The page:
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NCAA scandal spurs warnings against sports idolatry by David Roach

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PLANO, Texas (BP) — Amid news of an NCAA basketball scandal involving alleged illegal payments to recruits, two Southern Baptist-linked high schools known for producing elite players have underscored the need for a God-focused perspective in athletics.

“Hopefully, that starts with a relationship with Jesus Christ…. Then we can use Him and His standards as our barometer,” Conrady told Baptist Press.”We’ve got a couple of young men that are being actively recruited” by college basketball programs, said David Conrady, boys basketball coach at Prestonwood Christian Academy, a ministry of Prestonwood Baptist Church in Plano, Texas. “I expressed to them [that] it all starts with your foundation of what you believe in.

Prestonwood Christian Academy won its sixth consecutive state championship this year and has sent players to NCAA schools like Kentucky, Arizona, Vanderbilt and Mississippi State. Prestonwood alumnus Julius Randle plays for the NBA’s Los Angeles Lakers.

The New York Times reported Sept. 26 that federal investigators have made public a series of complaints alleging efforts by college basketball programs and their corporate sponsor to secretly send money to recruits and their families. The complaints also allege bribery of assistant coaches at four universities to send players to certain financial advisers once they turn professional.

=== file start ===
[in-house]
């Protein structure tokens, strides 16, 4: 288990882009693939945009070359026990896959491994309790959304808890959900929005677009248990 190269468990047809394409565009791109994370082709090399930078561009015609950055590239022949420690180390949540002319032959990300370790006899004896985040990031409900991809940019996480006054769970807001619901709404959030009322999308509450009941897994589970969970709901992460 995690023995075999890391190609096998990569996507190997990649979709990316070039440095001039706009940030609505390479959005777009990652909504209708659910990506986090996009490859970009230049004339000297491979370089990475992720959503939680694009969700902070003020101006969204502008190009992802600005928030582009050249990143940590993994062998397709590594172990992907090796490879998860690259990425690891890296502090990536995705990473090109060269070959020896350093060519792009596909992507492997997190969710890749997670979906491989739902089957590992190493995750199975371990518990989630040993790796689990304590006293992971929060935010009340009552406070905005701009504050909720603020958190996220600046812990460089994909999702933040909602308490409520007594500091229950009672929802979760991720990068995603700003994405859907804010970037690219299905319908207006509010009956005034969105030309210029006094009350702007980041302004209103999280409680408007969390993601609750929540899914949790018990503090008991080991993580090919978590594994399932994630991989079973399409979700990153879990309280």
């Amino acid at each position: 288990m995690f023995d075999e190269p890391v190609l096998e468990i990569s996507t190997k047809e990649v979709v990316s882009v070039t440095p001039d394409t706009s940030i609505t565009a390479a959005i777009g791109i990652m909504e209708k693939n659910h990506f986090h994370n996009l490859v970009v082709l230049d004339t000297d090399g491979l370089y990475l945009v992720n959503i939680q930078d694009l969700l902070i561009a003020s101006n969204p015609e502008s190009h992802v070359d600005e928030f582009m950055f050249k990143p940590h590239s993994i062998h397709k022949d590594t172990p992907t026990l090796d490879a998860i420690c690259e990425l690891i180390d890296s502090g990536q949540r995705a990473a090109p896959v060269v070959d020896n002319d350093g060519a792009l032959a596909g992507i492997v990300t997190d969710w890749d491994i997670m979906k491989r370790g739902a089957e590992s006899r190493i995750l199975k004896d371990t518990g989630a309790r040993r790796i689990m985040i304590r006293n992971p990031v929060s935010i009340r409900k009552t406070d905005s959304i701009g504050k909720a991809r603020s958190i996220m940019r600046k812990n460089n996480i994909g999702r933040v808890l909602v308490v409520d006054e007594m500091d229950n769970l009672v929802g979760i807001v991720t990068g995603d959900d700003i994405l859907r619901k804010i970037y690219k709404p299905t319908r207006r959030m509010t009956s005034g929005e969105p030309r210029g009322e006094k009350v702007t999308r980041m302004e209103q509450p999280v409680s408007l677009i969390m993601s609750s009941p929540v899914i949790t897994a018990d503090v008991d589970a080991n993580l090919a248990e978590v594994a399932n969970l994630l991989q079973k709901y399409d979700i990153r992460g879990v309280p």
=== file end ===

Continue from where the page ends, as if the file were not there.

Conrady, who has coached at the college level, said the emphasis on money and winning at all costs among some college programs tempts coaches and athletes to commit the types of ethical and legal violations alleged by the federal investigators.

“Nobody woke up a couple of days ago and said, ‘We should start doing some of these things that are not in the best interest of the student athletes or the institution,'” Conrady said. “When the focus changes from what the original intention was and it turns to winning only or getting distracted by the money,” that leads “to people trying to find shortcuts to success.”

Yet fans should not assume all major college basketball programs violate the rules, Conrady said. “I can promise you that a lot more than not are doing things the right way,” he said.

Southwestern Baptist Theological Seminary ethics professor Evan Lenow wrote in a Sept. 27 blog post that the NCAA scandal suggests “sports has become a form of idolatry in our society. What else could drive coaches, players, families and major corporations to participate in criminal behavior?”

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